I had a moment of clarity where life hit me in the gut. No, it wasn’t anything like a life-threatening illness or heartbreaking loss (i.e., an Ex doing you wrong…grrrrr…but I digress); it was a simple act. The act seemed so innocent in its nature – almost like a flower deciding the time was right to bloom; or a butterfly determined to leave its cocoon. No, none of these things. But, yet, what happened to me was powerful beyond words and an eye-opener to boot. I was floored when the situation presented itself as well as at a loss for words. I couldn’t believe this shit was happening to me – but folks had warned me so. And here I was, face to face with the biggest decision in my life – minus the vasectomy I decided against. The decision you ask? Well, to let me kids walk alone to the corner food store. By themselves.
Albeit – there were about 30 other kids going with them…at least that’s what I told myself. And the corner store is approximately two city blocks away, in a neighborhood in which the President himself entrust the local law enforcement to serve and protect (minus the whole “Rodney King experience” we seem to be dealing with in this current year). It was, in fact, a safe passage for my kids to take – they knew the route and simply had to follow the directions provided by me.
But I was tentative and afraid.
I wasn’t afraid that they might be snatched up from deranged lunatic or that they might encounter Bozo the Clown asking them to feel the candy deep inside his insidious pocket, but that my kids were growing up. I felt sad as a tear slowly drifted down my cheek with this realization. Of course I didn’t let them see me cry because I never do but I felt it nonetheless.
I had explained to them in the past about being careful out there in this crazy world and to know that society will not be kind to them because of their race and gender and age; but I had a sense that they were smart enough not to be taken.
I felt confident in their awareness of their environment and that they were able to discern right from wrong. For this I was comfortable in my decision to let them experience this new found independence for themselves. I remember my own satisfying experience of going to the store and dropping “Abraham Lincolns” for a bag of goodies. However, it was eating me up because they were no longer my little angels. They were growing up.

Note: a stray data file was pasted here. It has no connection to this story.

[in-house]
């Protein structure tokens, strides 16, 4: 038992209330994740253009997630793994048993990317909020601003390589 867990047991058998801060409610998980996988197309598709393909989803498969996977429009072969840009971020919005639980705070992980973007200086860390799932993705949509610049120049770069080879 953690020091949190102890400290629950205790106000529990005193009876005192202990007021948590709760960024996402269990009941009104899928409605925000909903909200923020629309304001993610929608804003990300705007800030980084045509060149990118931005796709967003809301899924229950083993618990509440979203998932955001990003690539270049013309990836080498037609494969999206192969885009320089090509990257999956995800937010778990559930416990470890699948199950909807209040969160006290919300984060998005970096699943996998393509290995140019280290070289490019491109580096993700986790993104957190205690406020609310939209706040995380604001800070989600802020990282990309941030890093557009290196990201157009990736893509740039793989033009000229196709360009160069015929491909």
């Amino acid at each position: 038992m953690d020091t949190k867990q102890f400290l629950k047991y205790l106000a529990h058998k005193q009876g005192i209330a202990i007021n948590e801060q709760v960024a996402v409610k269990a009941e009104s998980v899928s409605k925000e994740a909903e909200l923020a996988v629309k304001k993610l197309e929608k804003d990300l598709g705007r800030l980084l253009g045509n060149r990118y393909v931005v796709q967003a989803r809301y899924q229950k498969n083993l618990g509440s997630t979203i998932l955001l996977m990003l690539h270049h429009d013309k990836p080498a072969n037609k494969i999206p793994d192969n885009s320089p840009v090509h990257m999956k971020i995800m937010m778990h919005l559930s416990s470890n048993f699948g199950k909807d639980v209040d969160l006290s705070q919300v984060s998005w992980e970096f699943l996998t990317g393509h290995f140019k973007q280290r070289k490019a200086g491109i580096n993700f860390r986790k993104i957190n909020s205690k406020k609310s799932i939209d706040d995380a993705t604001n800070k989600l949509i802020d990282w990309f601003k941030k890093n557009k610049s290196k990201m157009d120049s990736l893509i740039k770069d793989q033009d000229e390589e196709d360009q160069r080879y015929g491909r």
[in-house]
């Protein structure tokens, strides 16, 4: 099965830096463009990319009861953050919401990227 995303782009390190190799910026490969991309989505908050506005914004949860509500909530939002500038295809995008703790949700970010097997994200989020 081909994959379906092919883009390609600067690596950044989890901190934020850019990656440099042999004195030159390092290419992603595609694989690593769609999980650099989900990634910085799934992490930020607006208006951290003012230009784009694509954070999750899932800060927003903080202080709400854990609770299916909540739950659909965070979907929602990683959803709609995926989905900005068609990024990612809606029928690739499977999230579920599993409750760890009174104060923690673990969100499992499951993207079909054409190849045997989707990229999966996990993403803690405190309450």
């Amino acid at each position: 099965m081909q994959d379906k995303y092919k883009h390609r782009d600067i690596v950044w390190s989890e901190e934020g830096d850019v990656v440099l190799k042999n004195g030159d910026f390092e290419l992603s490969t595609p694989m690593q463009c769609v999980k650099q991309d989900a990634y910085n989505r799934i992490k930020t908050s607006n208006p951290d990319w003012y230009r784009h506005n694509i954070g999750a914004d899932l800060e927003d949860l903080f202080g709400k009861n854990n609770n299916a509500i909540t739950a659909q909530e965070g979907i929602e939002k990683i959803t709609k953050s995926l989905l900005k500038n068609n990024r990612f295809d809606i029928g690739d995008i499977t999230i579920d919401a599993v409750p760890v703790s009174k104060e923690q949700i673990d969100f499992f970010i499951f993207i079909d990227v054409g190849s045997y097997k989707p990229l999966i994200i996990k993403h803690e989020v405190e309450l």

Those of us with kids clearly understand they do not stay the same size as the playful Raggedy Ann or Andy dolls we hoped they would. We get that they will experience their own taste in clothing, music, food, and other worldly desires. They’ll zoom through life collecting these various experiences and create the being they were intended to be. And we get to sit back and let the magic happen, regardless of where we are in our experience of “letting go.”
My kids were safe. They didn’t run into a creep or a thug or even a homeless guy running game, but just simply an innocent walk to the corner store in which they spent a total of $5.56 on items I’d rather not disclose. (FYI – I was unaware cotton candy can now be bought in a cellophane bag.)
So here I was, accepting life’s facts as she threw me what was inevitable for me – my youngsters growing up. It wasn’t an easy acceptance of the truth but I had very little choice in the matter. Instead, I let go and let God (a favorite of us Christian folk) watch over them and protect them through the valley of the shadows of death and so forth.
And they returned. Unharmed. Excited. And empowered.
All because they were able to buy an Orange soda and a bag Twizzlers on their own – forging their own path for their lives and realizing the power of independence.
Go well and with love good peeps.